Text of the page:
is the time spent working that makes you less
effective in the long run.
As a person works more and more time per day, that person's output will eventually decrease
Here is an interesting thought from PeterSenge
), adopted to this discussion:
What makes projects successful is the stuff that is needed to build a good team. It's everybody's PeopleSkills
that make a team productive, more than any single other factor.
A person can learn some of that in the professional arena. But one also needs family and friends to develop PeopleSkills
. Being a husband or a parent teaches PeopleSkills
. Being active in hobbies not connected to professional life teaches PeopleSkills
That said, it is clear that the overall productivity goes down with LongHourWeeks
. Not this week's or this month's, not even this year's, but in the long, long run, the productivity decrease may start much sooner than most people expect.
Possibly even the magical 40 is above the optimum for many people. But that's a personal guess.
See also SleepToWork
and, in particular, FortyHourWeek
For a contrasting pattern, see ThirtySixHourDay
The link doesn't have the original article but the Discovery Channel is reporting a study that shows sleep deprivation is worse than alcohol on performance in terms of reaction time.
See also PhilipGreenspunOnOvertime
book has a chapter on Voluntary Overtime. Read it online: http://www.stevemcconnell.com/rdvolot.htm
This topic and its many linkages both in support and opposition have employed the IntensifyDownplaySchema
. Failure to focus and produce during the first 10, first 40, or any additional hours is far more complicated and involves far more important issues than time on the job whether formally in the office or informally in off-job activities. The fatigue one encounters and the productivity depreciation can be extreme in those who through sleep-deprivation, or wasteful activity off the job can not give 100% to even the first 10 hours!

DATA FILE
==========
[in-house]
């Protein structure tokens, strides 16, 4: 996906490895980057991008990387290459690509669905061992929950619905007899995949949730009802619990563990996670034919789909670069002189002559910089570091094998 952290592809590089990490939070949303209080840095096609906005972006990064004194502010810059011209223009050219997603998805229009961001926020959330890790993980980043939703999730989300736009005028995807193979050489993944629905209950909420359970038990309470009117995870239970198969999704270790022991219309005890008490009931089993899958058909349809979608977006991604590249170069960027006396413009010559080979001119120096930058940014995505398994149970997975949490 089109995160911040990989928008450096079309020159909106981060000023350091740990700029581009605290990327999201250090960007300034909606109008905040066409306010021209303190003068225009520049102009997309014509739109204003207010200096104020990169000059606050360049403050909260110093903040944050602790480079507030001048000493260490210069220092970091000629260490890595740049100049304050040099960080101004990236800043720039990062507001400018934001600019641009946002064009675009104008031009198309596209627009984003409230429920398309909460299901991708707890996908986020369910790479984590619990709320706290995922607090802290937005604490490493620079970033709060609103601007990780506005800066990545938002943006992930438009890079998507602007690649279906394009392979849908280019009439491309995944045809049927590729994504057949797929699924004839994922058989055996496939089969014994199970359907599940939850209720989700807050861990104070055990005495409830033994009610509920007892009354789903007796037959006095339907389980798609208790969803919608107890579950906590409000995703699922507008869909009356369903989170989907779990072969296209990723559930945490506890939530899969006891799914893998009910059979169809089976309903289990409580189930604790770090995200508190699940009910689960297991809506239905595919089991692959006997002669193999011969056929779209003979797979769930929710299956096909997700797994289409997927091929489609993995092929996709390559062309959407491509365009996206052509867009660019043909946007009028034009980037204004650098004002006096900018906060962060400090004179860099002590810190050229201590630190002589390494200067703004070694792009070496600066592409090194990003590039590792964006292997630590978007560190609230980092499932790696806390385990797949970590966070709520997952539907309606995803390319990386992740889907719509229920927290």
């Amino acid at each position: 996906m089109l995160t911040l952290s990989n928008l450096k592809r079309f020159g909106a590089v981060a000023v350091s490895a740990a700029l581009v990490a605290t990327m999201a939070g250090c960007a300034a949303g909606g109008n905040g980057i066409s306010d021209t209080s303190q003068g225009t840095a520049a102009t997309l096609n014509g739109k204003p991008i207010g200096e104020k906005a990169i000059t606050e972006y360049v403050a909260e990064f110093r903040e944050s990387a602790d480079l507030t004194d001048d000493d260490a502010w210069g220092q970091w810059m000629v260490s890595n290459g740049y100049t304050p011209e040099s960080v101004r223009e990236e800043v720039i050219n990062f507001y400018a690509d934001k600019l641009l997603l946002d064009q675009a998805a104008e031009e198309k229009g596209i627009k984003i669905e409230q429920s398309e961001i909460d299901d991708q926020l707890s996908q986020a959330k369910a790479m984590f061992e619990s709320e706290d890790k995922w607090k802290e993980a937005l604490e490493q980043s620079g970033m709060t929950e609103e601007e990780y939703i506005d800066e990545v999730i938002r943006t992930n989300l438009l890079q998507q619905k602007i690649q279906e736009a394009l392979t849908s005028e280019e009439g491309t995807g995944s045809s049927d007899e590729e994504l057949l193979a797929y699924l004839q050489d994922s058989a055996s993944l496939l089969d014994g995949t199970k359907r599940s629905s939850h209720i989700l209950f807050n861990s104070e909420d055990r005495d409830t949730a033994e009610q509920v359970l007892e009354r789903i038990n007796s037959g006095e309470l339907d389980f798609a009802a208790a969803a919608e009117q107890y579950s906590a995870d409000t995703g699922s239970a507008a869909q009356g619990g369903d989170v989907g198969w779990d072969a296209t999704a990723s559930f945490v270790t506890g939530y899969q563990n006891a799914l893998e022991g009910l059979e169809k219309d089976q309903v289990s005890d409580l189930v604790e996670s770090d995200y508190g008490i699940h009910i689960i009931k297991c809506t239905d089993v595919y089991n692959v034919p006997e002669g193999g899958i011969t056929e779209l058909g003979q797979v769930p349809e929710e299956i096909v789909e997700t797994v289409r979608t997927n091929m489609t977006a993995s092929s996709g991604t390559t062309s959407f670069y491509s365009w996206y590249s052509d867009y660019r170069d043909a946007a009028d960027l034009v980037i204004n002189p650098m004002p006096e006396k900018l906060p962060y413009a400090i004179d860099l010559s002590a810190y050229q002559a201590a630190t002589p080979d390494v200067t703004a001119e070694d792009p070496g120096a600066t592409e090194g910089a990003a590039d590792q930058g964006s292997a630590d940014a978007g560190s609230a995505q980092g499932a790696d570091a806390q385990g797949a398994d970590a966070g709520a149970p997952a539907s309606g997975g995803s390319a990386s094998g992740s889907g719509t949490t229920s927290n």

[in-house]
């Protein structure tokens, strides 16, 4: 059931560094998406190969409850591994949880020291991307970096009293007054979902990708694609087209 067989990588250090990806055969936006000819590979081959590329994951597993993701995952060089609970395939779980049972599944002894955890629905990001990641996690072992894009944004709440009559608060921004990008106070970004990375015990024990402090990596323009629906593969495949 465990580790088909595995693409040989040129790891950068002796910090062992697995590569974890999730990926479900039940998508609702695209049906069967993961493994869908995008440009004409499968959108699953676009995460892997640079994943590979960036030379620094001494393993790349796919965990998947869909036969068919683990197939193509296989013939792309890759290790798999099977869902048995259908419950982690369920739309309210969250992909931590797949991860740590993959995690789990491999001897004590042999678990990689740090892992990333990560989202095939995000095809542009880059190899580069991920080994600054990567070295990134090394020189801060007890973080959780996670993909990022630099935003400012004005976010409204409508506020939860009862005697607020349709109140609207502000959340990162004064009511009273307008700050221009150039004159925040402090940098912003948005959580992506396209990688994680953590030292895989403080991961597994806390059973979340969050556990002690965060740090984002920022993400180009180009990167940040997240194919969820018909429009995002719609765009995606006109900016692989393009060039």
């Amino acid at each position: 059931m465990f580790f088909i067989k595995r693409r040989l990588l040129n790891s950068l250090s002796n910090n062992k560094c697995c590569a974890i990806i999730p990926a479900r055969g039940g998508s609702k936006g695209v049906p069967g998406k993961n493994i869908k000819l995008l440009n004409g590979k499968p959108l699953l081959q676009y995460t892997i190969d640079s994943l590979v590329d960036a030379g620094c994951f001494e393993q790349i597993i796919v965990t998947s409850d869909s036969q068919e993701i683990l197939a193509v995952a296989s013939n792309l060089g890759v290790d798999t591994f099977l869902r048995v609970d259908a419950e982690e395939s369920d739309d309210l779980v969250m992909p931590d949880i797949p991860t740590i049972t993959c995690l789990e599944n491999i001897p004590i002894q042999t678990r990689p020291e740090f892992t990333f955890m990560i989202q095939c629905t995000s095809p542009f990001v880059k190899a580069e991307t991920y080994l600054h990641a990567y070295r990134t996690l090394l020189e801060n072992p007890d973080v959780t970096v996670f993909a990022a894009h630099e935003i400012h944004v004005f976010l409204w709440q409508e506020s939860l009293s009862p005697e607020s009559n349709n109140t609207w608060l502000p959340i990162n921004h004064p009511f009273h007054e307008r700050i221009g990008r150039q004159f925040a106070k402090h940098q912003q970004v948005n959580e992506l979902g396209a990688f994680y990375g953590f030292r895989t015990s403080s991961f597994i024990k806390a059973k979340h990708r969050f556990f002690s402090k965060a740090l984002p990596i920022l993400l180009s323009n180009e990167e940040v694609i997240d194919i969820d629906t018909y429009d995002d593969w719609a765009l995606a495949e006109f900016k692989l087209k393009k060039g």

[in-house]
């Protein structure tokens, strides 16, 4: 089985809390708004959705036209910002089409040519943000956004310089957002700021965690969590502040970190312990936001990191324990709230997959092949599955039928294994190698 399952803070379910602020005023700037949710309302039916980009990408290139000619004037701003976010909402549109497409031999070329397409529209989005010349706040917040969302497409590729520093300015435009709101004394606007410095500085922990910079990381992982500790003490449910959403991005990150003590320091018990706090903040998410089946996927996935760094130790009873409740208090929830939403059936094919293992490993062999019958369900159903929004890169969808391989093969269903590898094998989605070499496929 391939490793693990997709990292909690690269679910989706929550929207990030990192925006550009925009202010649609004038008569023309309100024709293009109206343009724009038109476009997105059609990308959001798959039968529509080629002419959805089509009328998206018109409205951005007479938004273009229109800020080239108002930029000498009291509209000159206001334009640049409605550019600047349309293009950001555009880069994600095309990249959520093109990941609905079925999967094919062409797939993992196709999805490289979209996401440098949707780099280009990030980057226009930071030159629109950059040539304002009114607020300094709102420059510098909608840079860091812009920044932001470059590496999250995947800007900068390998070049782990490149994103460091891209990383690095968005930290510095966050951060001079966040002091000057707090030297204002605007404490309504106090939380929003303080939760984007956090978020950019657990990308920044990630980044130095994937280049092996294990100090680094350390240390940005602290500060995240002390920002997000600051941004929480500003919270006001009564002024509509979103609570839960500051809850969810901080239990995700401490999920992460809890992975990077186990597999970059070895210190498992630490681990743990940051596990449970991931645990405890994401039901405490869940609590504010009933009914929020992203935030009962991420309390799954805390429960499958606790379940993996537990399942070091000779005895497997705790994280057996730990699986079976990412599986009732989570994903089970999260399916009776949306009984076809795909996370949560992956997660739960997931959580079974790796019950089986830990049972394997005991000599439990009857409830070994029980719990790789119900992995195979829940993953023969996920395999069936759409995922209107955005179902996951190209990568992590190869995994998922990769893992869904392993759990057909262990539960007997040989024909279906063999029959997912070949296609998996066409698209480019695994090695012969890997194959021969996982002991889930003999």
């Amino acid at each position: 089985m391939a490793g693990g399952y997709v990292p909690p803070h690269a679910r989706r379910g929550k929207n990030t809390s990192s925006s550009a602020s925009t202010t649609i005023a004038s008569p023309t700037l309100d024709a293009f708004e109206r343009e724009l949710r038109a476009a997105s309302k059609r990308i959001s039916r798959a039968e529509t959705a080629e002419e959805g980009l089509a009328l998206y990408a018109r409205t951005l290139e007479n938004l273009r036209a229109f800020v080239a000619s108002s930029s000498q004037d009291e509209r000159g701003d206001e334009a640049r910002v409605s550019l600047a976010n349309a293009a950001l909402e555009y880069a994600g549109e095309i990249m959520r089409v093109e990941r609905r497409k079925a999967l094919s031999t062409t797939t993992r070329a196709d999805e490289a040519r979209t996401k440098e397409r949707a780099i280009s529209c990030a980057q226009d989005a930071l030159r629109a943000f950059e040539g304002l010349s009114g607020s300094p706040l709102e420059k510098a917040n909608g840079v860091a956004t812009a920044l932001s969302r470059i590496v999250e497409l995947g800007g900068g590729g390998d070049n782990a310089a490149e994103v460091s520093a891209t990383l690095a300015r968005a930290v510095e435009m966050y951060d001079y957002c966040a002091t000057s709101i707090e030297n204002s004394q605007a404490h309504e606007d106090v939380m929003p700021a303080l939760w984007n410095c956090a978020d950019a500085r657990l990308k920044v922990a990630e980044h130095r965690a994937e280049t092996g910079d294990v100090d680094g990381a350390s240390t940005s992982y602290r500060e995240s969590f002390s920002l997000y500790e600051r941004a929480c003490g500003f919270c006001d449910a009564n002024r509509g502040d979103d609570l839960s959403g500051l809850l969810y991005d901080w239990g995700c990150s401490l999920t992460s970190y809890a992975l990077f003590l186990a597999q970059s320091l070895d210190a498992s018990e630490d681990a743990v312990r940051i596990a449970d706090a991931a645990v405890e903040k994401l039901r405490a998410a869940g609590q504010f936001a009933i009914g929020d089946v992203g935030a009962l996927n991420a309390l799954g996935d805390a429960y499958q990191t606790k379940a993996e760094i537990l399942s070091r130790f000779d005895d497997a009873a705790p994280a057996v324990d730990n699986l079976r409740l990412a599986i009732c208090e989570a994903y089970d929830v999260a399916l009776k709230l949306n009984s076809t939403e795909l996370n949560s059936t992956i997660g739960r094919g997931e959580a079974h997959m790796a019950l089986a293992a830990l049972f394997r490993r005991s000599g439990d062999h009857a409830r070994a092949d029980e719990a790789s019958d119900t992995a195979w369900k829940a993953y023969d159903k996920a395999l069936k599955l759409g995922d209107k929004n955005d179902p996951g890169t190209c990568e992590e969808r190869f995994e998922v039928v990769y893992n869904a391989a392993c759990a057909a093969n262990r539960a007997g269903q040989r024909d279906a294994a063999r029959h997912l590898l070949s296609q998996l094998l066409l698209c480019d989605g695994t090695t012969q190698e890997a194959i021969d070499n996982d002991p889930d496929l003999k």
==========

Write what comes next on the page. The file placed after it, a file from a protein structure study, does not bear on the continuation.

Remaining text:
for an example of an infamous system failure that has been partially attributed to too much overtime.
Moved from WhyDoYouPermitThisToBeDoneToYou
What's really interesting is that I'm morally certain (that means I have no experimental evidence, only years of experience) that long-term overtime makes people more stupid than they'd be if they rested once in a while. Therefore they don't get more done through overtime, they get less. Duh.
Hmmm... I'm glad I found out about this "less is more" approach. However, extrapolating from my current situation, I think cutting back to 40 hours a week still may not increase my productivity enough to get everything done. From now on I plan on only working 20 hours a week so I can get even more
The question is how do hours and results graph. People who work tons of hours aren't necessarily more productive. In my experience it's often quite the reverse. -- RonJeffries
My experience with our current project (which has been running for two years now) is that every time I worked late (meaning > 10 hours a day), I put in some very nasty bug that came back to haunt me. After about 10 hours of coding (sometimes a little sooner or later), my thoughts turn to gibberish. Of course this gets worse if you repeat the exercise a couple of days in a row. -- ThomasMaeder
I usually have that power of choice Jeff was talking about. But, in my
case, that's not related to OverTime
, but to the fact that I like the
complicated, demanding stuff and am good at it. -- AndreasKrueger
I was contracting a few years back at a place where the senior manager used to come round for a 'chat' just when everyone was leaving to go home. So they had to speak to him in their time. Because I was on an hourly contract I simply added his little chat to the invoice at time-and-a-half. I wonder if he ever realised this?
How about some OvertimeProductivityStudies?